20. Alright!! That sounds good and explains much. I suspect I may build the oven with a standard controller and SSR pkg and work on my basic skills. If I decide to do stainless steel at some time, that may be the time to either build a new oven or upgrade the PID controller. I am not one to just leave a super hot oven running and not hang around. Thanks guys. I appreciate the advice. Part 2 coming up soon.
  21. Thank you Thomas. That makes some sense. Can you give examples of some common blade alloys that require soaking? Mostly so I will know what I may or may now want to deal with down the road. Not too sure what prima donna alloys might be. Moving this to Blade section since this seems to be more accutate for the question being asked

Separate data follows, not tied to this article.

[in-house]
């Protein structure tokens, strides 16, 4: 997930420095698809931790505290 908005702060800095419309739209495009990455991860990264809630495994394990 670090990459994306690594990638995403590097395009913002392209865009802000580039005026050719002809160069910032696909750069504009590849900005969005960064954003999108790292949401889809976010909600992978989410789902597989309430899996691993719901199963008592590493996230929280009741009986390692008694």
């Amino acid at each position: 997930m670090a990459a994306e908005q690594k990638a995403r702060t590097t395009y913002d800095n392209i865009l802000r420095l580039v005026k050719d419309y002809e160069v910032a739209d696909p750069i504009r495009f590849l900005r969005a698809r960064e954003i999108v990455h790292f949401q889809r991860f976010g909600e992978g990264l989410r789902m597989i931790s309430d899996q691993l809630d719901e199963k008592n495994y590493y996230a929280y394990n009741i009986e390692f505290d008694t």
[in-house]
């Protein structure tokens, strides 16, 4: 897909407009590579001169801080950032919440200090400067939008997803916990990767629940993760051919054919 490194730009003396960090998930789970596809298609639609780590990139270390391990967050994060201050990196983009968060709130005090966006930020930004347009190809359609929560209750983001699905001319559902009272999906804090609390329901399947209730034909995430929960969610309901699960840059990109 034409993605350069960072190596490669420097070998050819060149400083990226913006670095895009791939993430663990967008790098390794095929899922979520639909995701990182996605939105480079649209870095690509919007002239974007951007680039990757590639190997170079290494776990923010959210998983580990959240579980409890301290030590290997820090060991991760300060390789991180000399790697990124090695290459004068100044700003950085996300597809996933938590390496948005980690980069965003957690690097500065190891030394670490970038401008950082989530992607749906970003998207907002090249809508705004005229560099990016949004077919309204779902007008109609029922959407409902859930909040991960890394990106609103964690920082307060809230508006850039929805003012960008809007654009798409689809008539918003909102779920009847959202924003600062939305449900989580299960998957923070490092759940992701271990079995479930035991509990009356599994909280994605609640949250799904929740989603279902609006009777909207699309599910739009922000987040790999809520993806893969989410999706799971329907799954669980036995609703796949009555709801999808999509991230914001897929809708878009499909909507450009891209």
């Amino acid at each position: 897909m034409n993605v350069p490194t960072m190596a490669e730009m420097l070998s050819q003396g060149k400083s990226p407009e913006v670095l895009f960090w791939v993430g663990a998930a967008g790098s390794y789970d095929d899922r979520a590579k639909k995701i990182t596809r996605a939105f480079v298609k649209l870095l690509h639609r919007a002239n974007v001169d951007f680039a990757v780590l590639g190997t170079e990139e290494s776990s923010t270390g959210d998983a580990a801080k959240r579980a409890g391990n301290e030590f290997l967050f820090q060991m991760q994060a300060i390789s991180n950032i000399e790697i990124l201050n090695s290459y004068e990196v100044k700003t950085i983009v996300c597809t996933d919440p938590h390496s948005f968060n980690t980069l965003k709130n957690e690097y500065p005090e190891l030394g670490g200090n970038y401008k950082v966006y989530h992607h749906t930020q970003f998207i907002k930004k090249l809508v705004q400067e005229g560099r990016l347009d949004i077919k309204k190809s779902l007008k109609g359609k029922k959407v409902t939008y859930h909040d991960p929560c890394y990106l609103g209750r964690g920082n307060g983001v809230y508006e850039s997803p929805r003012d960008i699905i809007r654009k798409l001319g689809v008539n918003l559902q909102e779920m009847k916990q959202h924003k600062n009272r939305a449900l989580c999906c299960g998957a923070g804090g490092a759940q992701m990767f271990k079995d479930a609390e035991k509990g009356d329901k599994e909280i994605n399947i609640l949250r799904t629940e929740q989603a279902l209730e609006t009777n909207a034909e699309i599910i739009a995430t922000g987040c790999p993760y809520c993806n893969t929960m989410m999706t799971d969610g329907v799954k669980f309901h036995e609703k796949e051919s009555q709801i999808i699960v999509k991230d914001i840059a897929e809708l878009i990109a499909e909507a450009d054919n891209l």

22. I have pored over home built heat treat oven plans from all over. 1st question: Can someone explain RAMP/SOAK and what might I need it for in the future. I ask because a PID controller with it runs about twice the price as one without it. Not sure I need it now, but may later on. Currently just starting to make file and rasp knives, leaf springs soon to come, then likely 1084. Down the road.....who knows... Thanks